Call It The Mighty Ducks Hit the $treet
As the stock market has sputtered, so too, have some New Economy-glorifying entertainment vehicles. Seems like only yesterday Fox was lapping up the buzz from its weekly television drama, The $treet. But along with so many market caps relegated to the dot.coffin, the show -- which mixed fictitious boardroom intrigue with lots of steamy sex -- has been pulled off the air.
Still, like a high school crush, Hollywood can't seem to take its eyes off business these days -- and especially books about business. The latest literary cross-pollination comes not from tell-all Silicon Valley hipsters such as authors Michael Lewis (The New New Thing) and Po Bronson (Nudist on the Late Shift). Instead, Tinseltown is pairing up with two balding management gurus who like to pad around in unfashionable black rubber shoes peddling lessons about -- hold on to your pocket protector -- teambuilding.
Teambuilding? That's drama? Hollywood producer David Gerber, of thirtysomething and In the Heat of the Night fame, sure seems to think so. Gerber has secured the movie rights for High Five!, a tome from the management guru team of Ken Blanchard and Sheldon Bowles. It's the story of a lone-wolf manager who learns about cooperation and camaraderie by coaching his son's hockey team. In the end, this solo flyer learns how to build a high-performing team worthy of the Stanley Cup one day.
Gerber, who has a development deal with 20th Century Fox Television Studios, has reportedly paid six figures for the book rights, and he's fast at work on finding a screenwriter to develop the script into a feature-length movie. The story's simple themes and parable-like storytelling will lend themselves to the big screen, Gerber believes.
How times have changed. Twenty years ago, Hollywood wouldn't touch business as fodder for entertainment. Corporate behavior was considered to be a real yawn. But that was before Shawn Fanning became sexy and secretaries started becoming millionaires by cashing in their stock options. The New Economy has spawned a slew of new magazines for hip dot.commers (Wired, Fast Company, Red Herring), lots of bestsellers, dramas like TNT's Bull, and even movies, like the recently released Anti-Trust. True, the glory days may be over with the market's tumble. But America's fascination with the New Economy and all things digital lingers on.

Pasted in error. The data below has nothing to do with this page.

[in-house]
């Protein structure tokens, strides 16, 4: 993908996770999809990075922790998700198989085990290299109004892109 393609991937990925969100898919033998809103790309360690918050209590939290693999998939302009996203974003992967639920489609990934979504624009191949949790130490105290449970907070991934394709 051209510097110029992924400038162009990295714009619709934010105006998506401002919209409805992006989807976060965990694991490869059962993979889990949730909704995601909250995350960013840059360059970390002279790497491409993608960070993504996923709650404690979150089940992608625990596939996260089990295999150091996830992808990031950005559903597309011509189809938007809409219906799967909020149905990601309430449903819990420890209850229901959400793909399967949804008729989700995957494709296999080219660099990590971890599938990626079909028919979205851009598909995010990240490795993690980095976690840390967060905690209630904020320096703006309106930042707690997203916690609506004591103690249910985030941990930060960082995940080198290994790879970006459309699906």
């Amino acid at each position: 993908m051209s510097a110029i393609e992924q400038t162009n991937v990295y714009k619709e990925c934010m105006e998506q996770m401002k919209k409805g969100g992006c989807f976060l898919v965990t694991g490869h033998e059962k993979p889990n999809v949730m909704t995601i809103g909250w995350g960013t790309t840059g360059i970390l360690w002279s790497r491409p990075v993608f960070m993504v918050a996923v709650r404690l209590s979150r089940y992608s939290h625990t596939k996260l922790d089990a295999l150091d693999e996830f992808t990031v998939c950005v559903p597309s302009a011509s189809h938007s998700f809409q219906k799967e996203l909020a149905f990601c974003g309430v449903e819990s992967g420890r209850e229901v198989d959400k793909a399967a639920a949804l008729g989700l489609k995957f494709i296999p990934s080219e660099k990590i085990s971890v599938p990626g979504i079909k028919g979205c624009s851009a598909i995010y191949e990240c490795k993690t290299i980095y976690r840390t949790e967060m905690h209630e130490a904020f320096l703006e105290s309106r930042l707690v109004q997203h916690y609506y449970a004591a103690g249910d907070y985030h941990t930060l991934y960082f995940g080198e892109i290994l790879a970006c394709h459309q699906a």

Blanchard, co-author of High Five!, is something of the Stephen King of the management-book set. The business-press public adores his stuff. His One-Minute Manager sold 10 million copies. But not everybody is a fan. Some critics deride his work as so much lightweight fluff. Blanchard bristles at the charge. "A lot of business books are written to make the authors look more intelligent and business schools seem necessary," Blanchard says. "Business isn't tough. It's common sense, but not common practice."
FINDING AN ITCH.
Thus the duo goes to great pains to make sure their work adheres to a school of thought commonly known in business circles as KISS (Keep It Stupidly Simple). Before starting a book, Blanchard and Bowles ask themselves: What is the greatest management itch that needs to be scratched? Once they've figured that out, they build a narrative around the itch. Then, like a massive Hollywood focus-group effort, the two pass out their manuscripts to anyone who'll read them, synthesizing the feedback they get before publication.
For Blanchard, the foray into movieland is a logical extension of his management seminar, aptly named "Flicks," at Cornell University's business school. There, he uses movies such as The Karate Kid and Hoosiers to demonstrate some of his basic principles: "Serve Others and You Serve Yourself" or "Put Values Before Personal Profit." After his students watch The Doctor, in which an arrogant, cold-hearted physician gets to see what it's like to be a patient, Blanchard distills the movie's essence for his B-schoolers: It's a "great customer-service story" and an example of "wonderful turnaround."
He's the first to admit it: Blanchard has long dreamed of one of his books becoming a celluloid sensation. "I want to make the greatest management-training movie of all time," Blanchard says. The need is self-evident, he figures. "Wall Street is about teaching people that making money is the only reason for being," says Blanchard. "I don't think anybody should get a big bonus for getting [rid of] a bunch of people. My five-year-old grandson could do that!"
Turns out this is not the first time Blanchard and Bowles have been approached by the movie set. There was interest in their 1997 bestseller Gung Ho!, another management parable about how to motivate employees. But the producers wanted to add a sultry subplot that ran too racy for the homespun duo's just-folks ways. They even blanched at any curse words being uttered in the script.
"With David Gerber, we feel we'll be part of something that we'll be proud to be associated with," says Bowles, who teaches business courses in Winnipeg, Canada. "The bottom line is about helping people to help each other, that's the ultimate." After so much dot.com-infused greed, that's a message Gerber is banking that the masses want to hear. Anybody for an uplifting movie about hockey as a metaphor for corporate life?
By Michelle Conlin in New York
Edited by Douglas Harbrecht